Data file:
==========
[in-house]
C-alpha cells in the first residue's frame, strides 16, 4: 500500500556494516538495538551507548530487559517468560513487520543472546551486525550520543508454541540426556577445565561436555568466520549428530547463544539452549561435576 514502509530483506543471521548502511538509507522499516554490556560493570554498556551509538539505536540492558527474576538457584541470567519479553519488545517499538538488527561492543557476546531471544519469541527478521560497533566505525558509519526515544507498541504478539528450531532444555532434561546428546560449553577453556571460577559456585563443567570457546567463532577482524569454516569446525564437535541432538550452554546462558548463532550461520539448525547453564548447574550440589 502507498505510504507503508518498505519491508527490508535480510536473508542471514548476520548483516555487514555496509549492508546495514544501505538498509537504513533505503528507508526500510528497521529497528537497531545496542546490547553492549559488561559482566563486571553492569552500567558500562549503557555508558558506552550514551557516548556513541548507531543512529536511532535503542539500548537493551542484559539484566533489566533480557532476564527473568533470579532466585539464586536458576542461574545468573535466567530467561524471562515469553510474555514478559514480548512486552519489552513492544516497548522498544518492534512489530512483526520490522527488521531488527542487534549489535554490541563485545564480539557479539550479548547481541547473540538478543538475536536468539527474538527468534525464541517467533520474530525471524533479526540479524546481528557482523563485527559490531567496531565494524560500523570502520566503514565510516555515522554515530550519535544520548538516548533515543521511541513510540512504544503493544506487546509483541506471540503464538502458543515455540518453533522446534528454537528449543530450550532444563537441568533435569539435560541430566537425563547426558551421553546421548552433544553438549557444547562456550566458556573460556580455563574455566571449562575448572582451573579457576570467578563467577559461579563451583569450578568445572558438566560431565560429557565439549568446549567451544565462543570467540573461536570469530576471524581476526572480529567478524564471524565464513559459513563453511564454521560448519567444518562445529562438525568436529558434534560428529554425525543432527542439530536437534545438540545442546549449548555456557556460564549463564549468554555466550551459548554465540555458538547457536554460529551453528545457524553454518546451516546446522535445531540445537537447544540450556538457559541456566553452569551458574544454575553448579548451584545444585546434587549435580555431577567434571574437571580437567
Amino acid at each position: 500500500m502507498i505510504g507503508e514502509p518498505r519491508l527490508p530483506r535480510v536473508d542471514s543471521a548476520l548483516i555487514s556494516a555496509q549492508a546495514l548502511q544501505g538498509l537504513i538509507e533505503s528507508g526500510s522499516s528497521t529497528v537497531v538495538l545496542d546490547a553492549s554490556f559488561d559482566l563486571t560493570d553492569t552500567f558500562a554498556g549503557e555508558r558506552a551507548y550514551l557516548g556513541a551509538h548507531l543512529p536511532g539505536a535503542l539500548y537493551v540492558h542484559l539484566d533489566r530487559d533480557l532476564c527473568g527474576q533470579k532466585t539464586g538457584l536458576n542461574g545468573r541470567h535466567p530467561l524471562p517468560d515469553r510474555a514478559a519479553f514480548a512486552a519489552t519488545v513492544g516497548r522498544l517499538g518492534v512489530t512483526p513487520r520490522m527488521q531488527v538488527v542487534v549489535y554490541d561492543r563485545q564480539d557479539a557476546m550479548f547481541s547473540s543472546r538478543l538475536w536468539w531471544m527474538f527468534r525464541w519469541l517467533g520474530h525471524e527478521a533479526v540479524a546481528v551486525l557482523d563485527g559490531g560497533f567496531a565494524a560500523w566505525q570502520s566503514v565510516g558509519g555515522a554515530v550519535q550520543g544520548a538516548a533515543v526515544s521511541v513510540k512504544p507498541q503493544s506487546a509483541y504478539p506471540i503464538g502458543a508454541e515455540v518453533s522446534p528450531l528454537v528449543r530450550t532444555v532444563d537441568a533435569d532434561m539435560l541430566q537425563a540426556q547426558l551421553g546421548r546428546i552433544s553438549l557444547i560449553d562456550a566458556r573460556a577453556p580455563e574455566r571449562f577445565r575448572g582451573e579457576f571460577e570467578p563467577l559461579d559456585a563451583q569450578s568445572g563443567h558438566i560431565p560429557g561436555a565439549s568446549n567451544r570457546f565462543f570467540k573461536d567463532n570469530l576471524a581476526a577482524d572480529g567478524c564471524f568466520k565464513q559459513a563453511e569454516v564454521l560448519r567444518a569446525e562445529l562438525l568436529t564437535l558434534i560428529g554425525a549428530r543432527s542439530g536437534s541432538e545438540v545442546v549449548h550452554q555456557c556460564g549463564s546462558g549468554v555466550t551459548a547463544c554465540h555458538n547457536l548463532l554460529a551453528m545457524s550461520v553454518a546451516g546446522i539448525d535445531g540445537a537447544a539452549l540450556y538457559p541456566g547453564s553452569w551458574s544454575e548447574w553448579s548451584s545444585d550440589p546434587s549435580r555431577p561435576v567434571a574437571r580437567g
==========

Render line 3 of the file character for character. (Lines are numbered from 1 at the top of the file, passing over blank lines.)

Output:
Amino acid at each position: 500500500m502507498i505510504g507503508e514502509p518498505r519491508l527490508p530483506r535480510v536473508d542471514s543471521a548476520l548483516i555487514s556494516a555496509q549492508a546495514l548502511q544501505g538498509l537504513i538509507e533505503s528507508g526500510s522499516s528497521t529497528v537497531v538495538l545496542d546490547a553492549s554490556f559488561d559482566l563486571t560493570d553492569t552500567f558500562a554498556g549503557e555508558r558506552a551507548y550514551l557516548g556513541a551509538h548507531l543512529p536511532g539505536a535503542l539500548y537493551v540492558h542484559l539484566d533489566r530487559d533480557l532476564c527473568g527474576q533470579k532466585t539464586g538457584l536458576n542461574g545468573r541470567h535466567p530467561l524471562p517468560d515469553r510474555a514478559a519479553f514480548a512486552a519489552t519488545v513492544g516497548r522498544l517499538g518492534v512489530t512483526p513487520r520490522m527488521q531488527v538488527v542487534v549489535y554490541d561492543r563485545q564480539d557479539a557476546m550479548f547481541s547473540s543472546r538478543l538475536w536468539w531471544m527474538f527468534r525464541w519469541l517467533g520474530h525471524e527478521a533479526v540479524a546481528v551486525l557482523d563485527g559490531g560497533f567496531a565494524a560500523w566505525q570502520s566503514v565510516g558509519g555515522a554515530v550519535q550520543g544520548a538516548a533515543v526515544s521511541v513510540k512504544p507498541q503493544s506487546a509483541y504478539p506471540i503464538g502458543a508454541e515455540v518453533s522446534p528450531l528454537v528449543r530450550t532444555v532444563d537441568a533435569d532434561m539435560l541430566q537425563a540426556q547426558l551421553g546421548r546428546i552433544s553438549l557444547i560449553d562456550a566458556r573460556a577453556p580455563e574455566r571449562f577445565r575448572g582451573e579457576f571460577e570467578p563467577l559461579d559456585a563451583q569450578s568445572g563443567h558438566i560431565p560429557g561436555a565439549s568446549n567451544r570457546f565462543f570467540k573461536d567463532n570469530l576471524a581476526a577482524d572480529g567478524c564471524f568466520k565464513q559459513a563453511e569454516v564454521l560448519r567444518a569446525e562445529l562438525l568436529t564437535l558434534i560428529g554425525a549428530r543432527s542439530g536437534s541432538e545438540v545442546v549449548h550452554q555456557c556460564g549463564s546462558g549468554v555466550t551459548a547463544c554465540h555458538n547457536l548463532l554460529a551453528m545457524s550461520v553454518a546451516g546446522i539448525d535445531g540445537a537447544a539452549l540450556y538457559p541456566g547453564s553452569w551458574s544454575e548447574w553448579s548451584s545444585d550440589p546434587s549435580r555431577p561435576v567434571a574437571r580437567g